What can the NHS learn from the film industry, food retail and event management?

What do the following have in common?.

Olympics Film set Tesco NHS


Each one of these is a complex operation requiring co-ordination of staff, equipment, premises. They all have customers and interested parties. They all have financial considerations. They all have unknowns.

I find it difficult to understand how, in this country, we can host one of the most successful Olympics to date, have a world leader in logistics and yet fall so woefully short when it comes to operations management in the NHS. How did we get to a point that the amount spent on management and administration in the NHS is constantly moaned about by politicians and the media and yet the NHS is, frankly, grossly under managed.

I’m going to use the example of the film industry to illustrate my point. I am very familiar with it as my husband is a film producer. Before a film is ‘green lit’ there are endless discussions, negotiations, twists and turns about each and every line in the budget. It does not matter if the total budget is £200,000 or £20 million, every line has to be justified and is argued over, beaten down and agreed.

Once the film is in pre-production, there is an amazing sequence of events. A line producer and production co-ordinator swing into action. An office is set up and equipped within days, recruitment of full production team completed, payroll, accountancy systems set up. All the heads of departments and functions – cinematography, sound, set design, etc also recruit. Actors are confirmed.

Most importantly, the planning begins. By the time the shoot starts, every minute of every day of the 6-10 week shoot will have been mapped out. Every day of the shoot, there is a ‘call sheet’ which lists what will happen the following day. It is several pages long and contains every bit of information needed – names, contact numbers, pick up times, transport arrangements, health and safety and other important matters, then each scene and who is needed, timings.

This is all done through excellent planning. Each team does their own and then they come together, again and again, to work through in advance. Once live, every day there are production meetings, director meetings, communication between everyone.

It would have been the same for the Olympics. I am sure there is an overall template built up with all the learning from previous Olympics. It is a huge logistical exercise and meticulous planning and frequent communication and co-ordination between all parts would have been taking place continuously.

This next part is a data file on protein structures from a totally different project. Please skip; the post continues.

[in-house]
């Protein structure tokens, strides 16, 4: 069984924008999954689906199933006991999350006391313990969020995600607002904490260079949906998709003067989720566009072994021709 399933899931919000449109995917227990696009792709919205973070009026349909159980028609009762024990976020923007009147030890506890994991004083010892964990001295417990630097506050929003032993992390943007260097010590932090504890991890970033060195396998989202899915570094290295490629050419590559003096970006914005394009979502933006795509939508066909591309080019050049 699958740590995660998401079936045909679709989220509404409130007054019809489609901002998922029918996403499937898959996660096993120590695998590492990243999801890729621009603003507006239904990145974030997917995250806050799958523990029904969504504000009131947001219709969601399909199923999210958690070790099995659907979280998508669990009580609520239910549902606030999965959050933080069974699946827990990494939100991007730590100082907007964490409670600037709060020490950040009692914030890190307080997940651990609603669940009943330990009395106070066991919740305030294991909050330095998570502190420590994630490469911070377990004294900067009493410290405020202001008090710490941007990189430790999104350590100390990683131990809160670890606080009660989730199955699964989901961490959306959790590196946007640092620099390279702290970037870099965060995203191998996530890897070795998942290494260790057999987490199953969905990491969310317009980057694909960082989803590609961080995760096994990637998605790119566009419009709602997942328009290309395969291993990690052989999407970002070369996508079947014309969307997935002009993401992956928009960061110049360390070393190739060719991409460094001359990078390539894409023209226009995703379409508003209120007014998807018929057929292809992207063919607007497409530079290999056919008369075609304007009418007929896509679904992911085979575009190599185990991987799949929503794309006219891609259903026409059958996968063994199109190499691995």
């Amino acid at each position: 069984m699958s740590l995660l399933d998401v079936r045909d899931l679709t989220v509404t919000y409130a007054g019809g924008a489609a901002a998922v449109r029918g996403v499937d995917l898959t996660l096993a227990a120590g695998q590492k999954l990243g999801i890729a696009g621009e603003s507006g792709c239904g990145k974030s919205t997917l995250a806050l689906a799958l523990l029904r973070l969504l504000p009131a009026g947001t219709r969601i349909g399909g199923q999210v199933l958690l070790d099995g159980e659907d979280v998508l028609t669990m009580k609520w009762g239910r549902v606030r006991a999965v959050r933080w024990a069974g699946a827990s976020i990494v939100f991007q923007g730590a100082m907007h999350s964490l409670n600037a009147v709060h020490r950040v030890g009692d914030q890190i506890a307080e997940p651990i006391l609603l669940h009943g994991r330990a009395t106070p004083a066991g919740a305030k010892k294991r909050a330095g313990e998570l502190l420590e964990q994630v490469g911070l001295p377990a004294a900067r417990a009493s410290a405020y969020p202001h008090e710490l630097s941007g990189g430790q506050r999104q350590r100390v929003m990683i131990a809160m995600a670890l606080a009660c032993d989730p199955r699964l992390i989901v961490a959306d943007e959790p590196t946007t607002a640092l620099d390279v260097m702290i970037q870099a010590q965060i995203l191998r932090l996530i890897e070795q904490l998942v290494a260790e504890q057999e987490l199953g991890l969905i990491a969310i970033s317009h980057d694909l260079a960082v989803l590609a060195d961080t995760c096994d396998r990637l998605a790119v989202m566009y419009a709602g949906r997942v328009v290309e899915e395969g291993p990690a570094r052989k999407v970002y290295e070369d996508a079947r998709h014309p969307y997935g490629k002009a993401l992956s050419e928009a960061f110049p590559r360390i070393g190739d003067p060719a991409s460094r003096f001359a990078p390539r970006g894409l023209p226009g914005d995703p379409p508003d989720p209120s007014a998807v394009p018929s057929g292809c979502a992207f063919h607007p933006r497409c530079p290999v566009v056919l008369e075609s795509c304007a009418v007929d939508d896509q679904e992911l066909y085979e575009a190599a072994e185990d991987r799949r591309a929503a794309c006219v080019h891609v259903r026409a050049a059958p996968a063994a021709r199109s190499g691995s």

How does this compare with the NHS. Health services run all day every day, they are not one off events. There are excellent examples of good operational management in the NHS, however it rarely feels fully joined up and in control. I don’t mean between organisations, just within one, or even within one department. We see co-ordination and management as a weekly event, not a daily or multiple daily one. The ward round or the handover is the closest we get and even then, the doctors do theirs separately from nurses. In the community, the first virtual wards used to have daily ‘rounds’ by phone. More recent ones meet with a GP practice monthly. Ambulance staff can now use software that tells them the available capacity in hospitals and other health care facilities so they can best decide where to take people. The wonder is that it is only a recent development.

How on earth can we justify the cottage industry approach to health care that still takes place? How can we have integrated care that does not involve the organisations and teams involved not talking or communicating with each other daily or, if needed, several times a day?  There were 7.4 million visitors who attended the Olympic Games in 3 weeks. The NHS sees 1 million every 36 hours.

I was recently at an event attended by consultants and GPs from a local area . It was remarked how unusual it was to meet each other and, by the end of the morning, many ideas of what they could do together had been aired. Some are being taken forward with no additional resources, no additional money. Nothing special took place, they just connected and communicated. Imagine what could happen if those same consultants and GPs, or at least a few of them, were expected to have that meeting – by phone or face to face – every week, even every day. No time, I hear you cry. We are all too busy. It raises the question about whether we are too busy dealing with the fallout of not communicating and not planning together in the first place.


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